Differences in regional hiring trends strongly correspond here. In APAC, 66% of participants reported that their data protection-related headcount has either remained the same or fallen over in the past year, and only a tiny 6% expect their team to grow next year. The picture is completely different in Europe, where 47% will be making data protection hires in the coming 12 months.
It is difficult to say whether APAC firms are hiring fewer data protection specialists because they are going digital to a greater extent, or if a lack of such professionals is forcing them to put more faith in technology. The reason could even be that they were better prepared and have hired more experts than the EU, slowing down hiring. Data protection expertise is certainly highly sought after, and expensive, the world over.
The median salary for data privacy professionals globally is US$123,000/S$163,000, if not very much higher if the individual is a lawyer too. Also, compensation levels are generally notoriously high in Hong Kong and Singapore (where our respondents were based).
Whichever way around things are playing out, the efficiency savings result will be the same for financial institutions at the digital vanguard. Profitability remains under increasing pressure and so these are naturally of utmost importance to both cohorts: efficiency is the top driver towards digital solutions for APAC institutions (58%), followed by cost control (25%), with 68% and 32% of respondents respectively saying the same in Europe.
Again, however, what is really interesting are the regional differences in evidence: despite the importance of operational efficiency, a full 17% of APAC respondents cited urgency for innovation and digitisation as their biggest motivator of all (against virtually none in Europe). In turn, this need for speed also explains why 25% of firms in APAC have avoided building their own solution and have turned to an external provider to digitise data protection requirements against just 8% in Europe.
The heat is on data protection regulations
The push and pull factors here are clear. While wealth management is a hotly contested sector all over the world, nowhere is the heat felt as much as in APAC. With disruptors all around, no firm can afford not to be fully leveraging client data to hyper customise services and market them with laser-like effectiveness.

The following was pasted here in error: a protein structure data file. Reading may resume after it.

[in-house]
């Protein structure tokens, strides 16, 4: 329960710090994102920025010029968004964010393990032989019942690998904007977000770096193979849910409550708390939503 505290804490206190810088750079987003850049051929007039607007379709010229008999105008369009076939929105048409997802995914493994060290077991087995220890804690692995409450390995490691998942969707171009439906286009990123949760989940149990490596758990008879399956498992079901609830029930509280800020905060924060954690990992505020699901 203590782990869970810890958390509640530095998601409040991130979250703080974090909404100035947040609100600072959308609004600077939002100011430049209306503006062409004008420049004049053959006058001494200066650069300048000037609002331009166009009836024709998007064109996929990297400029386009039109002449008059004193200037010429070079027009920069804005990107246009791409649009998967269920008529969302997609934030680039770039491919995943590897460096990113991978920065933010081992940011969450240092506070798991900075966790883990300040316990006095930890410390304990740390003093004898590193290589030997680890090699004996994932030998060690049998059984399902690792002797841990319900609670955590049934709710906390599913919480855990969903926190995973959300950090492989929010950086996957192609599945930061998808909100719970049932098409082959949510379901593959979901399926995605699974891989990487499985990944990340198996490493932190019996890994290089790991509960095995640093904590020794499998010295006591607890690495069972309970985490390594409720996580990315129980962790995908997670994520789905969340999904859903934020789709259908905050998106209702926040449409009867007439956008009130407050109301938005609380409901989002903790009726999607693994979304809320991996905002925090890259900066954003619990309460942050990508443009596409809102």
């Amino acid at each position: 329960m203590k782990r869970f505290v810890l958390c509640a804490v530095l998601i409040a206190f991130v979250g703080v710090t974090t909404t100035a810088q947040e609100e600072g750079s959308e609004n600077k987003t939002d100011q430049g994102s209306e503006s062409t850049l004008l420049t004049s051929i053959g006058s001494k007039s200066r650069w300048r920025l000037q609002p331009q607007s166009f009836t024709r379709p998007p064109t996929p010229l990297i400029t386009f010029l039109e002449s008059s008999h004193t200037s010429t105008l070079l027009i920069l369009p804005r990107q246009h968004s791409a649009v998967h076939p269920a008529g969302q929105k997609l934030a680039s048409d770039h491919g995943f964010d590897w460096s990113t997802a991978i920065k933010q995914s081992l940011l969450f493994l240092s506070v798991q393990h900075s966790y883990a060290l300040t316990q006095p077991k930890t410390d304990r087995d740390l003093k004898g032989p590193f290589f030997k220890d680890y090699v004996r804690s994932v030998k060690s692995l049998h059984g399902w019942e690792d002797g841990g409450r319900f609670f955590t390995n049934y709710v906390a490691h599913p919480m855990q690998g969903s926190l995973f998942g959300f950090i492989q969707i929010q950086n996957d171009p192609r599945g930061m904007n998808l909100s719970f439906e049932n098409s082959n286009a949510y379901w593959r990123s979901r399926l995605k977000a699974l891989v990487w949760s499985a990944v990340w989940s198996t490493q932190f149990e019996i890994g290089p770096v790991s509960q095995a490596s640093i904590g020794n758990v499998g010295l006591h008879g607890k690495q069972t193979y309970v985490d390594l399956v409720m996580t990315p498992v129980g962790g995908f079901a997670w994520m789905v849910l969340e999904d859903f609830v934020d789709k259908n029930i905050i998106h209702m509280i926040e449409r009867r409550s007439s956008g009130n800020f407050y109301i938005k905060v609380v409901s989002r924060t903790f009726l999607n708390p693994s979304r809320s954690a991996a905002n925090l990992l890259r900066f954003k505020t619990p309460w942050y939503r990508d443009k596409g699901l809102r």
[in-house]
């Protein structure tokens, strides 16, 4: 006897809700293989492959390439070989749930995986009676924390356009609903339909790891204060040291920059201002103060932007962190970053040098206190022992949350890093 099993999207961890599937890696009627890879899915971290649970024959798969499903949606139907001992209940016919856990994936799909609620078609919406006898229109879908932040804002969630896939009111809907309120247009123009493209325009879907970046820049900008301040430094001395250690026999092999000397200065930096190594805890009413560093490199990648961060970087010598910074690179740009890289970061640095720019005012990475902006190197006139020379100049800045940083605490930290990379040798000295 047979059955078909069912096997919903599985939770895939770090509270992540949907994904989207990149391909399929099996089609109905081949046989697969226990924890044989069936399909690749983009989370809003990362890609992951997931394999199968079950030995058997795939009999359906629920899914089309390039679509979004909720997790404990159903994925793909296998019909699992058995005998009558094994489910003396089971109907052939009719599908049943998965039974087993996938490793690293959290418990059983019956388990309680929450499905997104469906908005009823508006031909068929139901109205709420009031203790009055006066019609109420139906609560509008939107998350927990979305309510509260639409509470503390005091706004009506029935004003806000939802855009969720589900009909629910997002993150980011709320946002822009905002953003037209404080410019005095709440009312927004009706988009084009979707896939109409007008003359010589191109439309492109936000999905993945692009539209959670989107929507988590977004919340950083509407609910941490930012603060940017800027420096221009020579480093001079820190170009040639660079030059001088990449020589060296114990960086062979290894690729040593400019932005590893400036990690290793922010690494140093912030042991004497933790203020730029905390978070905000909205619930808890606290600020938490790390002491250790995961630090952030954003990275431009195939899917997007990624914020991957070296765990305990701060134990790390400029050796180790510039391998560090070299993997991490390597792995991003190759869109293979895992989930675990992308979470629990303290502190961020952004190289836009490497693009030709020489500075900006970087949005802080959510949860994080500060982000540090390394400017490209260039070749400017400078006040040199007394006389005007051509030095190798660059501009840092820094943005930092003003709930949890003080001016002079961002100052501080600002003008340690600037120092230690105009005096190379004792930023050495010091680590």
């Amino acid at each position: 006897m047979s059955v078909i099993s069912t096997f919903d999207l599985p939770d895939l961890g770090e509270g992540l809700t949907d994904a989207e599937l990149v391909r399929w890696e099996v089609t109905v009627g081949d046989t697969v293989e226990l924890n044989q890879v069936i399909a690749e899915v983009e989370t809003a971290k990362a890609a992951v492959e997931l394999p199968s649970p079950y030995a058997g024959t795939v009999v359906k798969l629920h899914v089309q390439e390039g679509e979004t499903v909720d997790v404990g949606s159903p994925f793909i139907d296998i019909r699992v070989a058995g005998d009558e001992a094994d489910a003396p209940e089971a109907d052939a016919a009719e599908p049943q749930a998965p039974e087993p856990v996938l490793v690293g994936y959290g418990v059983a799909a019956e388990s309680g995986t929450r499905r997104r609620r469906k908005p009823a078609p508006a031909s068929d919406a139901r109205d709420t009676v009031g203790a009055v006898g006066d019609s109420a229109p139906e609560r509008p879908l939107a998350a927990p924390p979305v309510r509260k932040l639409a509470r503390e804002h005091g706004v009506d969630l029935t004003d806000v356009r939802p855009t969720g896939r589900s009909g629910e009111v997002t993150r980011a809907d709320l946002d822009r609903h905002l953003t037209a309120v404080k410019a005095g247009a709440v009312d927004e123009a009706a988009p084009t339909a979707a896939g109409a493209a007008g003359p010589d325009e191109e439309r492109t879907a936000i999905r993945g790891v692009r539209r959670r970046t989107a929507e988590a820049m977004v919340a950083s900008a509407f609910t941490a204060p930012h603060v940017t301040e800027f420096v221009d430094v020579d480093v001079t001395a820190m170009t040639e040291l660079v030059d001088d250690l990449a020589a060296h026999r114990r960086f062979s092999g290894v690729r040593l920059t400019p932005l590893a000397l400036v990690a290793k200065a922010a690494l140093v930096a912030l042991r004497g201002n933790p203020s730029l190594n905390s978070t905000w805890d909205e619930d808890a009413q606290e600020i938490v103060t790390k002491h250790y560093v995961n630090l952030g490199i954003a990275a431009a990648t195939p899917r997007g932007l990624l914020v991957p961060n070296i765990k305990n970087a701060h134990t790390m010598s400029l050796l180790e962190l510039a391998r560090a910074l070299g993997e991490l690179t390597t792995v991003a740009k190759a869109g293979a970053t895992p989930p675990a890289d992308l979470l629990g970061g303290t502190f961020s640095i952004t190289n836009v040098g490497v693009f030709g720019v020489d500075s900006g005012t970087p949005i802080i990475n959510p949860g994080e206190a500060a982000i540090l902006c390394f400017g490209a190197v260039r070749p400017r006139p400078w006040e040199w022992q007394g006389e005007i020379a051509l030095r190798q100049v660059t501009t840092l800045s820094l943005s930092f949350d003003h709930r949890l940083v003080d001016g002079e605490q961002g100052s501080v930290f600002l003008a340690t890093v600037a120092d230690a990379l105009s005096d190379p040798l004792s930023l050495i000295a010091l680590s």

Barring compliance concerns, there is no reason not to: 71% of HNWIs are willing to share personal data with their wealth manager in exchange for more personalised services – that’s a higher proportion than are willing to share with doctors, retailers, technology firms and media platforms.
At the same time, it is well accepted that with far less legacy system (and cultural) baggage to contend with, APAC institutions are far more open to bringing specialist providers in to help them gain an edge. They recognise there is no particular virtue, and almost certainly no financial gain, in building from scratch.
And the gains from centralising data protection regulations around an embedded compliance solution are arguably even greater than with any other area of regulation. Free from very real worries that activities are non-compliant and are opening them up to huge censure (and fines), firms can get on with making client data revenue generative – rather than a source of risk.
That is undoubtedly where financial institutions should be with compliant data protection regulations. And our research seems to strongly indicate that those in APAC are going to get there first.